Alan Pardew wants passion, not poison, from Newcastle and Sunderland fans

FLASHPOINT ... Pardew and O'Neill.
FLASHPOINT ... Pardew and O'Neill.

ALAN Pardew hopes the 151st Tyne-Wear derby will be remembered for its passion – and NOT poison.

Newcastle United’s normally heavily-policed home fixture against Sunderland has been marred by confrontations outside St James’s Park in recent years.

But Northumberia Police have decided on a lower-key policing strategy for Sunday’s game.

And United manager Pardew has sensed a change of mood in the North East.

“I’m hearing the right stuff on the radio and in the street about the levels of antagonism between the two clubs dying down a little bit to what it’s really about – a football match,” said Pardew.

“I’m really pleased about that and hope it carries through to Sunday.”

Supporters from both clubs launched the “A Derby To Be Proud Of” initiative to celebrate the fixture.

Pardew also felt the fundraising efforts of Sunderland fans in the summer built bridges between the two supporter bases.

An online collection set up in memory of Newcastle fans John Alder and Liam Sweeney – who lost their lives on Malaysia Airlines flight MH17 on the way to support their team in New Zealand – raised tens of thousands of pounds.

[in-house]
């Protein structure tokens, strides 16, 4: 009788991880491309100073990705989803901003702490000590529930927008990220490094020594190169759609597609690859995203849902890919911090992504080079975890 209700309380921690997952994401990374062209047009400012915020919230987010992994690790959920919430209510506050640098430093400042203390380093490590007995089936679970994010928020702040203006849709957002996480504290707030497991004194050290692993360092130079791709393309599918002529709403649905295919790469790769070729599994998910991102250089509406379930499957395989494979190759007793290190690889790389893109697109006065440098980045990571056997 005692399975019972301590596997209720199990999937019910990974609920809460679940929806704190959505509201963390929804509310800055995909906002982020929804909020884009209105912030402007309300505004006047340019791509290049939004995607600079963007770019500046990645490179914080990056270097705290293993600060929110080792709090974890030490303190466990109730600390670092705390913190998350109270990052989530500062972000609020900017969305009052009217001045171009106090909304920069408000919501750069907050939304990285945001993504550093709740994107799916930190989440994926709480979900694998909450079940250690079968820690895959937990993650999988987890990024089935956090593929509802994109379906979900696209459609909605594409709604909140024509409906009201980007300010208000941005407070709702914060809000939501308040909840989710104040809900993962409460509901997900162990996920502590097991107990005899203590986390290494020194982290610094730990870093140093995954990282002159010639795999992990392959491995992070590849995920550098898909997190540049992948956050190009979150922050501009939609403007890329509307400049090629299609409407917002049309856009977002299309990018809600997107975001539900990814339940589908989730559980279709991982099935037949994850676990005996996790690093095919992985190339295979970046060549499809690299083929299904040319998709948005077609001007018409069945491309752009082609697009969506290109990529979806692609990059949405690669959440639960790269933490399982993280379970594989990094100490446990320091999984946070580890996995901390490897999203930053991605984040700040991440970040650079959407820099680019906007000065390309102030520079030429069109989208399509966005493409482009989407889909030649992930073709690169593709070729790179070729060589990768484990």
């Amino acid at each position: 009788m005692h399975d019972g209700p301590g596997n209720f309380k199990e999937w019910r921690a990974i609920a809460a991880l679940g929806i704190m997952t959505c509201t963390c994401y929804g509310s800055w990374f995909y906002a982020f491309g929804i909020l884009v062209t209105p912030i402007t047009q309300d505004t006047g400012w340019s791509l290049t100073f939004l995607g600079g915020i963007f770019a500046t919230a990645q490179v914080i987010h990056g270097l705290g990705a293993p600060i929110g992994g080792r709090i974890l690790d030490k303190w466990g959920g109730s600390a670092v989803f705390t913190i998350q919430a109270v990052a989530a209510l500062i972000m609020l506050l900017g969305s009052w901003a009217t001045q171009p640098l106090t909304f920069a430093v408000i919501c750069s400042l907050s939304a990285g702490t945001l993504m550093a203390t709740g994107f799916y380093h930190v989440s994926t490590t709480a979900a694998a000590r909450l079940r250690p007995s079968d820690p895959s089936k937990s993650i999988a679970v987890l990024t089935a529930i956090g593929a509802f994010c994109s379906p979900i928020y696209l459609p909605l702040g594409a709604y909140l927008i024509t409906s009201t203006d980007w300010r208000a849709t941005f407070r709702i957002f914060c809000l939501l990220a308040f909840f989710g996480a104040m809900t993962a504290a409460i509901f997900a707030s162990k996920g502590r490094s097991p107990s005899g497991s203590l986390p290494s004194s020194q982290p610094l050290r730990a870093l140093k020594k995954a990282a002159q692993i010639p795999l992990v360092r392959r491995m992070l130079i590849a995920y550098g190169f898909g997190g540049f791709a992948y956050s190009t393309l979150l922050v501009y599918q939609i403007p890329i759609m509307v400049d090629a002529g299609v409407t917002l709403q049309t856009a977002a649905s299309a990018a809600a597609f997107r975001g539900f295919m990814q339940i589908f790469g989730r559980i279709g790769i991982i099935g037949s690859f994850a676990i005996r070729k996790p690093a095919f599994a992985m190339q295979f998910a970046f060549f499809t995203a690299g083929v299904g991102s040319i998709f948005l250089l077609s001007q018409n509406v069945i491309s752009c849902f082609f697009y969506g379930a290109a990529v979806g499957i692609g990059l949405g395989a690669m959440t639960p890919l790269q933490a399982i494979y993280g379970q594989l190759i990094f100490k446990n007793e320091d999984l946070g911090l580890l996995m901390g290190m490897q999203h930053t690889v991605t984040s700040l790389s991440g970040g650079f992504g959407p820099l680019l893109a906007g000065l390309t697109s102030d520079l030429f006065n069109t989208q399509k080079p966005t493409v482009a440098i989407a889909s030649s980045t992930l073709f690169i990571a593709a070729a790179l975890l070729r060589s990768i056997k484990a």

Pardew – who himself toned down his behaviour on the touchline after a derby confrontation with then-Sunderland manager Martin O’Neill – is hopeful a trouble-free, but fiercely-contested, game will be played out.

“I said two years ago that this nasty hate – those kinds of words – needed to go out,” said Pardew.

“It’s a rivalry, a game of football – may the best team win, and then we shake hands and go home.

“The incident with the flight this year, and the way the Sunderland fans contributed and the effort they made, has made great steps to help this fixture become what it should be, a spectacle for the North East, not something where we have to order extra police.”

Pardew, however, doesn’t want the fixture to lose its passion and intensity.

“The last thing the North East should be doing is fighting each other, but, at the same time, knowing it’s a massive rivalry, the passion of the game shouldn’t be lost,” he added.

“We know that will be there and it’s what it should be about. I’m sure Gus (Poyet) is of the same opinion as me.

“The incident with the Malaysian flight has definitely helped build bridges and we need to carry on doing that.”